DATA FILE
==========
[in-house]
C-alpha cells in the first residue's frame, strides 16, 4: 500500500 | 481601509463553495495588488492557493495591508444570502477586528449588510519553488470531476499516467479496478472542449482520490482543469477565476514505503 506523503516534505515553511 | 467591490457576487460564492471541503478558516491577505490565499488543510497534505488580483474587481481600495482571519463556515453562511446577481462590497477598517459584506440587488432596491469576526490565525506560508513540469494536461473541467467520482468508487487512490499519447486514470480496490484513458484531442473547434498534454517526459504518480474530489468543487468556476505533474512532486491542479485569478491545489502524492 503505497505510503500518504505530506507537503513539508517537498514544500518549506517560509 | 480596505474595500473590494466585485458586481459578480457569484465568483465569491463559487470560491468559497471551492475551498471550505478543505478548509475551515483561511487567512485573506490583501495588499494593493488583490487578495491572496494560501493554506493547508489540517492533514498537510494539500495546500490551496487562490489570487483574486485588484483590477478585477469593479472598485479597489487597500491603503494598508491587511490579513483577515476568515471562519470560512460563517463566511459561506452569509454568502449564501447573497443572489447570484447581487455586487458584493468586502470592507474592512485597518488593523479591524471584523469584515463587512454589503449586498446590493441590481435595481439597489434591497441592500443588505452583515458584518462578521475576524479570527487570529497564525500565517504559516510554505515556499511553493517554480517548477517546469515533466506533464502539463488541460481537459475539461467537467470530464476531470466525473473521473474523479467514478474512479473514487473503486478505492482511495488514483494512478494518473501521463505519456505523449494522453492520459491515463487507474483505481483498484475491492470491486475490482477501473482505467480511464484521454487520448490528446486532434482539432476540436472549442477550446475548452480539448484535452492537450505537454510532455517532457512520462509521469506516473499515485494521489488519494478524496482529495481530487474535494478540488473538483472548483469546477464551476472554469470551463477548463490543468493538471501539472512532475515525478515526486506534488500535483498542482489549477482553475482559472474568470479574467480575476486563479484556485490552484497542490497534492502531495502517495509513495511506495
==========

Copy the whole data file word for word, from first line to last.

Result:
[in-house]
C-alpha cells in the first residue's frame, strides 16, 4: 500500500 | 481601509463553495495588488492557493495591508444570502477586528449588510519553488470531476499516467479496478472542449482520490482543469477565476514505503 506523503516534505515553511 | 467591490457576487460564492471541503478558516491577505490565499488543510497534505488580483474587481481600495482571519463556515453562511446577481462590497477598517459584506440587488432596491469576526490565525506560508513540469494536461473541467467520482468508487487512490499519447486514470480496490484513458484531442473547434498534454517526459504518480474530489468543487468556476505533474512532486491542479485569478491545489502524492 503505497505510503500518504505530506507537503513539508517537498514544500518549506517560509 | 480596505474595500473590494466585485458586481459578480457569484465568483465569491463559487470560491468559497471551492475551498471550505478543505478548509475551515483561511487567512485573506490583501495588499494593493488583490487578495491572496494560501493554506493547508489540517492533514498537510494539500495546500490551496487562490489570487483574486485588484483590477478585477469593479472598485479597489487597500491603503494598508491587511490579513483577515476568515471562519470560512460563517463566511459561506452569509454568502449564501447573497443572489447570484447581487455586487458584493468586502470592507474592512485597518488593523479591524471584523469584515463587512454589503449586498446590493441590481435595481439597489434591497441592500443588505452583515458584518462578521475576524479570527487570529497564525500565517504559516510554505515556499511553493517554480517548477517546469515533466506533464502539463488541460481537459475539461467537467470530464476531470466525473473521473474523479467514478474512479473514487473503486478505492482511495488514483494512478494518473501521463505519456505523449494522453492520459491515463487507474483505481483498484475491492470491486475490482477501473482505467480511464484521454487520448490528446486532434482539432476540436472549442477550446475548452480539448484535452492537450505537454510532455517532457512520462509521469506516473499515485494521489488519494478524496482529495481530487474535494478540488473538483472548483469546477464551476472554469470551463477548463490543468493538471501539472512532475515525478515526486506534488500535483498542482489549477482553475482559472474568470479574467480575476486563479484556485490552484497542490497534492502531495502517495509513495511506495